Don’t be fooled by Sydney’s blue skies – it is winter out there. And what better way to enjoy the cold weather than inside a heated cinema – visiting countries much cooler than ours. You can too, for as is usual at this time of year, the Volvo Scandinavian Film Festival is screening at Palace Cinemas. Once again it’s showcasing the very best of Nordic cinema.
Regular festival-goers probably have their own methods of working out which films they’ll take their chances on. A lot of people just head straight to the region’s best-known genre, the noir. And they’re well served this year, with the premiere of the last of the Department Q series, The Purity of Vengeance backed up with an encore of the earlier 3 parts – 2013’s The Keeper of Lost Causes, The Absent One (2014) and A Conspiracy of Faith (2016).
Equally well looked-after too are film-lovers with more adventurous tastes. Although for them, it’s often hard choosing. Nordic film-makers are consistently innovative and punch above their weight, but none of these five countries (Sweden, Norway, Finland, Denmark and Iceland) have large film industries, a Hollywood-style publicity machine or an army of complicit social media “influencers”. There are those descriptive blurbs in the festival booklet and on the official website of course, and they are a good guide. But it won’t come as a total surprise if I tell you that they’re written by the festival’s PR reps, will it?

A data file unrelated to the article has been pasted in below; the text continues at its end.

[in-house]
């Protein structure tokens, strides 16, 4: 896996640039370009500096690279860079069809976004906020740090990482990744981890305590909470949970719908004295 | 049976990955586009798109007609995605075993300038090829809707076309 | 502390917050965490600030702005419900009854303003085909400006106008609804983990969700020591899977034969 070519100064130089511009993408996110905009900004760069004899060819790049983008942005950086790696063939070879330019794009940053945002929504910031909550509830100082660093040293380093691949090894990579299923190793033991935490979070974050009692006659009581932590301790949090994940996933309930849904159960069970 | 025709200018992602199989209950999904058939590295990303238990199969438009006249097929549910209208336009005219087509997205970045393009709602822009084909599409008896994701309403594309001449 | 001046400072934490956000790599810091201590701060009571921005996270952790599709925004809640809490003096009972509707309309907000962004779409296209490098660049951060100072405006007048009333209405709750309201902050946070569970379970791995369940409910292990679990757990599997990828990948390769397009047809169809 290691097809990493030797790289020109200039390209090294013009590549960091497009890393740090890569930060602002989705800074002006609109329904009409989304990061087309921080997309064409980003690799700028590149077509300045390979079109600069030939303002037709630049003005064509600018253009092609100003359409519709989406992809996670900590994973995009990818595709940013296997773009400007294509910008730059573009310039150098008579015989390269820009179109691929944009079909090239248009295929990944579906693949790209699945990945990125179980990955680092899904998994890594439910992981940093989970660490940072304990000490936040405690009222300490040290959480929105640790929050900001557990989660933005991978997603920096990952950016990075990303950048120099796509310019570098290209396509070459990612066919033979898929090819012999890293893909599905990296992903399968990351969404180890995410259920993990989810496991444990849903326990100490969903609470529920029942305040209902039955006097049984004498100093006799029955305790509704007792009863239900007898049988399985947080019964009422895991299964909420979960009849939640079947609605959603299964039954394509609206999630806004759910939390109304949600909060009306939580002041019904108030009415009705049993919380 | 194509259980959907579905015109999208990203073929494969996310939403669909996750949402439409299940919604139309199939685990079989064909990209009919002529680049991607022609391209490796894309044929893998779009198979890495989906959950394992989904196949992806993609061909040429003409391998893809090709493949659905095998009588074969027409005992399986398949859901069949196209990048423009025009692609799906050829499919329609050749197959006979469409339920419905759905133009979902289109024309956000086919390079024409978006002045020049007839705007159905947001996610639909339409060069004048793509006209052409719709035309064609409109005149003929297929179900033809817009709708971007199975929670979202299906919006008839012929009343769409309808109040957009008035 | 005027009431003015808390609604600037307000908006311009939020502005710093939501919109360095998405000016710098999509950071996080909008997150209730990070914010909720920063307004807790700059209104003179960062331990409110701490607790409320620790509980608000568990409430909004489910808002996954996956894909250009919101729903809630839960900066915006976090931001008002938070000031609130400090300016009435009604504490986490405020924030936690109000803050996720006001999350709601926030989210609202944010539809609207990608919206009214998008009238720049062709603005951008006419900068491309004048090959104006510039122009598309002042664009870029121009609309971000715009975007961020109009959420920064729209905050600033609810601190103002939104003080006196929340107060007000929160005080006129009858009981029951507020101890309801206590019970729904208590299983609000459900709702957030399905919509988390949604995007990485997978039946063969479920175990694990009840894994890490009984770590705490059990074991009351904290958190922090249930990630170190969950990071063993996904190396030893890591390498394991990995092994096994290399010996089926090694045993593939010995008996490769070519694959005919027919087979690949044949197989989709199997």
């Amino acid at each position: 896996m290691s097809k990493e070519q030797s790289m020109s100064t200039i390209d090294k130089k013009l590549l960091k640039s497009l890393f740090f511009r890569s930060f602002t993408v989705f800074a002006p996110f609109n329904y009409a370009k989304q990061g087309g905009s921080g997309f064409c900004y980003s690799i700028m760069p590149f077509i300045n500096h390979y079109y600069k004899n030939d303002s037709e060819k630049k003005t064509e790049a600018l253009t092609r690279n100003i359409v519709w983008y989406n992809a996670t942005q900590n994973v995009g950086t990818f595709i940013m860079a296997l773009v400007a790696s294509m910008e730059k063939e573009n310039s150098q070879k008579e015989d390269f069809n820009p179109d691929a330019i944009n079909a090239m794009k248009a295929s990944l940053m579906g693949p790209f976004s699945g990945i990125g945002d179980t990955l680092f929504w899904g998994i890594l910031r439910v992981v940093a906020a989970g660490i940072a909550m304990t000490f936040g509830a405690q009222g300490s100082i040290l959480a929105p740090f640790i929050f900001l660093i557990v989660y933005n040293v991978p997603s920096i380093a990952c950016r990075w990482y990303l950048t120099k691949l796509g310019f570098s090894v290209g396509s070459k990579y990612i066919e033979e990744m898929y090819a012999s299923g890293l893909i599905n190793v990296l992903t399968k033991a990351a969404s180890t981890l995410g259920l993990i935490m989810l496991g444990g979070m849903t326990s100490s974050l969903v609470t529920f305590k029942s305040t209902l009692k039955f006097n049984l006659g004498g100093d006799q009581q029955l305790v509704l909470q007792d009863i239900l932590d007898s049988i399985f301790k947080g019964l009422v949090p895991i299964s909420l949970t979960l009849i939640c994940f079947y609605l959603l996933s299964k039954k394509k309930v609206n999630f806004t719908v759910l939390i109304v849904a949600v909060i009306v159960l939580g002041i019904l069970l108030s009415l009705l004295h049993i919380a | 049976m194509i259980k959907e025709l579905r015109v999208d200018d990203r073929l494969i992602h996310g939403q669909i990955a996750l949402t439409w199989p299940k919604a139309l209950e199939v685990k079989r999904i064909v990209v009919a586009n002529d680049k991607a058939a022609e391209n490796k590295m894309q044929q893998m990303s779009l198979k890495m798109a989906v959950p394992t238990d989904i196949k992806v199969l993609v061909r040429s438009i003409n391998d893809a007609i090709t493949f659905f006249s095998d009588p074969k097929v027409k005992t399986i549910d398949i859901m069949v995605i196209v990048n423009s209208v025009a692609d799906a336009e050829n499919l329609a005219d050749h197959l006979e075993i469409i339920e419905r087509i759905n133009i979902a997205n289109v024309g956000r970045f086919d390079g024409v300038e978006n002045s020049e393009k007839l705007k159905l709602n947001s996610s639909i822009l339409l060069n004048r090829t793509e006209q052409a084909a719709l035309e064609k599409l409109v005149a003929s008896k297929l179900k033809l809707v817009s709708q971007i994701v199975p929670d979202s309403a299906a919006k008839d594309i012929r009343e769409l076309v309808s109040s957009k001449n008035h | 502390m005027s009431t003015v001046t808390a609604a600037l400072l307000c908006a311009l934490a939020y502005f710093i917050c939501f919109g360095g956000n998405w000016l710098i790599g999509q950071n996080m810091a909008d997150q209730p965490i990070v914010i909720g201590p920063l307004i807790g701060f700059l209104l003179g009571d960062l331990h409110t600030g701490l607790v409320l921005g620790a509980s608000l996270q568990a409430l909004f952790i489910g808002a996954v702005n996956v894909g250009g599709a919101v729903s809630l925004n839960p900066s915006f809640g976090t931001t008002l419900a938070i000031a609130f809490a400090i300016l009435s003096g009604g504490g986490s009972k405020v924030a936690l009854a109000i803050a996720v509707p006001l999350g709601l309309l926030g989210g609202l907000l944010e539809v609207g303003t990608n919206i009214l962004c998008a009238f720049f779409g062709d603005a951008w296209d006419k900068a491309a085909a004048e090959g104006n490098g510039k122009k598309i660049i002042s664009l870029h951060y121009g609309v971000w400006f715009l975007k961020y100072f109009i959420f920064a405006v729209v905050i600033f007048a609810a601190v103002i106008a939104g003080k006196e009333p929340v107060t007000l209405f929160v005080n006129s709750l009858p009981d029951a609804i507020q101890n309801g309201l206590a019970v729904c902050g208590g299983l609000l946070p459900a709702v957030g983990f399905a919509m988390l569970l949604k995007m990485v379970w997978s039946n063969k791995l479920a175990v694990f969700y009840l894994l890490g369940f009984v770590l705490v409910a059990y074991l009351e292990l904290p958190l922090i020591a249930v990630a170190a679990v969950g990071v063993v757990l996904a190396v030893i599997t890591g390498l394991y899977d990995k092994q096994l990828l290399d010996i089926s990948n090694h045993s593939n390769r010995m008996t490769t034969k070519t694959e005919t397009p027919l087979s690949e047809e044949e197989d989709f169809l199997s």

If a film has screened at one of the larger European or North American film festivals – then there will be some reliable appraisals (in English) around. A good rule of thumb is if they’ve actually won something there. Or you can take our word for it too – for the lovely folk at Palace (and their talented PR people) have given Ciao a treat, and let us preview some of the movies. These three top picks have not only gathered international prizes and lavish critical praise, but are, genuinely, very good. Cinephiles shouldn’t miss them.